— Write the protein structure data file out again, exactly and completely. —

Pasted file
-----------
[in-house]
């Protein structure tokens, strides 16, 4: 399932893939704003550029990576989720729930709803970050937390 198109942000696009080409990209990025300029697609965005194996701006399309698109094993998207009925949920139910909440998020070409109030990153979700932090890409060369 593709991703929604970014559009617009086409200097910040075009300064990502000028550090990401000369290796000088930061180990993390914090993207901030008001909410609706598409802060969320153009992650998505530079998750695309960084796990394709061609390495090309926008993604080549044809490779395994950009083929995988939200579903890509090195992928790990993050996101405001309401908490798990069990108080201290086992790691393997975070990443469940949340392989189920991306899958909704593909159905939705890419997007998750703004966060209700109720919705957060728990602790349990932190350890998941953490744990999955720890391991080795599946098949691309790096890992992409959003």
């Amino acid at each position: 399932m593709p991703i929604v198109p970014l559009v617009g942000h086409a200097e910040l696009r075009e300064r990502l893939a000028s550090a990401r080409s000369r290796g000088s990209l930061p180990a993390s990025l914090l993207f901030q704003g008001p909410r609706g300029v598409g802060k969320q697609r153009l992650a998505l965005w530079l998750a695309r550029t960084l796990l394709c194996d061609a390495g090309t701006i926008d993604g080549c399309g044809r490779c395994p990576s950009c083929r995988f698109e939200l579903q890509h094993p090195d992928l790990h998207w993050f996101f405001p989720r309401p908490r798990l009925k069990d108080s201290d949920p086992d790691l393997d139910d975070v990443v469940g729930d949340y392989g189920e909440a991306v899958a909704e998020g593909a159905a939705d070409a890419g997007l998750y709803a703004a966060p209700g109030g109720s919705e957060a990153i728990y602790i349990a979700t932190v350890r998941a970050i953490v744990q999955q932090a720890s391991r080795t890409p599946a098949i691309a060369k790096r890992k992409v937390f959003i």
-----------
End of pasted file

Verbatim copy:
[in-house]
């Protein structure tokens, strides 16, 4: 399932893939704003550029990576989720729930709803970050937390 198109942000696009080409990209990025300029697609965005194996701006399309698109094993998207009925949920139910909440998020070409109030990153979700932090890409060369 593709991703929604970014559009617009086409200097910040075009300064990502000028550090990401000369290796000088930061180990993390914090993207901030008001909410609706598409802060969320153009992650998505530079998750695309960084796990394709061609390495090309926008993604080549044809490779395994950009083929995988939200579903890509090195992928790990993050996101405001309401908490798990069990108080201290086992790691393997975070990443469940949340392989189920991306899958909704593909159905939705890419997007998750703004966060209700109720919705957060728990602790349990932190350890998941953490744990999955720890391991080795599946098949691309790096890992992409959003």
């Amino acid at each position: 399932m593709p991703i929604v198109p970014l559009v617009g942000h086409a200097e910040l696009r075009e300064r990502l893939a000028s550090a990401r080409s000369r290796g000088s990209l930061p180990a993390s990025l914090l993207f901030q704003g008001p909410r609706g300029v598409g802060k969320q697609r153009l992650a998505l965005w530079l998750a695309r550029t960084l796990l394709c194996d061609a390495g090309t701006i926008d993604g080549c399309g044809r490779c395994p990576s950009c083929r995988f698109e939200l579903q890509h094993p090195d992928l790990h998207w993050f996101f405001p989720r309401p908490r798990l009925k069990d108080s201290d949920p086992d790691l393997d139910d975070v990443v469940g729930d949340y392989g189920e909440a991306v899958a909704e998020g593909a159905a939705d070409a890419g997007l998750y709803a703004a966060p209700g109030g109720s919705e957060a990153i728990y602790i349990a979700t932190v350890r998941a970050i953490v744990q999955q932090a720890s391991r080795t890409p599946a098949i691309a060369k790096r890992k992409v937390f959003i």